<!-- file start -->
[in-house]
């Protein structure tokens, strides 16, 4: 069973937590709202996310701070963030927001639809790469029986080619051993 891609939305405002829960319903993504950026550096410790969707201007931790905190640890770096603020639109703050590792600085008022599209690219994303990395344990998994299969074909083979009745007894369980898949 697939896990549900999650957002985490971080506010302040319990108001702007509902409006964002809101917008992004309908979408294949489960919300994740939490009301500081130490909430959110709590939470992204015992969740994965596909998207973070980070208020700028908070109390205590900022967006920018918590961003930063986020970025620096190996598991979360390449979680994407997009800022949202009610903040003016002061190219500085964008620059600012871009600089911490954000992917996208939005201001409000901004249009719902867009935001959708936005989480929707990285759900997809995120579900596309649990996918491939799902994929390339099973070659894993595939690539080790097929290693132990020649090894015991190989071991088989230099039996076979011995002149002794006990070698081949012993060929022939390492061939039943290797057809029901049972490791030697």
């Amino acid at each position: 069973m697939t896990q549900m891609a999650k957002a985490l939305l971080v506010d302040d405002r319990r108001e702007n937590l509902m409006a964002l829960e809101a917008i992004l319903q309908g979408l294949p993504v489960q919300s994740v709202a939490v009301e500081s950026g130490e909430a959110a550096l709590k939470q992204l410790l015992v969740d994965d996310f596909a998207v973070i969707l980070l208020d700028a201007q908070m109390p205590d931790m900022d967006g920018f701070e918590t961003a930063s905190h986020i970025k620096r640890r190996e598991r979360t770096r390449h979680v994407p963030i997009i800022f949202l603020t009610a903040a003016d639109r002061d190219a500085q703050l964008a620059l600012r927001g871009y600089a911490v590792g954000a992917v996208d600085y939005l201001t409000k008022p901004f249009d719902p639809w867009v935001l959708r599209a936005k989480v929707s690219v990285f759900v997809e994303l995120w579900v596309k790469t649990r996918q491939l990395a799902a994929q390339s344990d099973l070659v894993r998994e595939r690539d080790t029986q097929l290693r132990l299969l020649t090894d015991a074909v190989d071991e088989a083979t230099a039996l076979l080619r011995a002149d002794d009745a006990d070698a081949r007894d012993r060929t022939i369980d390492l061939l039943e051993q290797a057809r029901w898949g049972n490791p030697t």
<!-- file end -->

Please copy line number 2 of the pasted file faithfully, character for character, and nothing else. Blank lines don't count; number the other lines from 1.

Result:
């Protein structure tokens, strides 16, 4: 069973937590709202996310701070963030927001639809790469029986080619051993 891609939305405002829960319903993504950026550096410790969707201007931790905190640890770096603020639109703050590792600085008022599209690219994303990395344990998994299969074909083979009745007894369980898949 697939896990549900999650957002985490971080506010302040319990108001702007509902409006964002809101917008992004309908979408294949489960919300994740939490009301500081130490909430959110709590939470992204015992969740994965596909998207973070980070208020700028908070109390205590900022967006920018918590961003930063986020970025620096190996598991979360390449979680994407997009800022949202009610903040003016002061190219500085964008620059600012871009600089911490954000992917996208939005201001409000901004249009719902867009935001959708936005989480929707990285759900997809995120579900596309649990996918491939799902994929390339099973070659894993595939690539080790097929290693132990020649090894015991190989071991088989230099039996076979011995002149002794006990070698081949012993060929022939390492061939039943290797057809029901049972490791030697």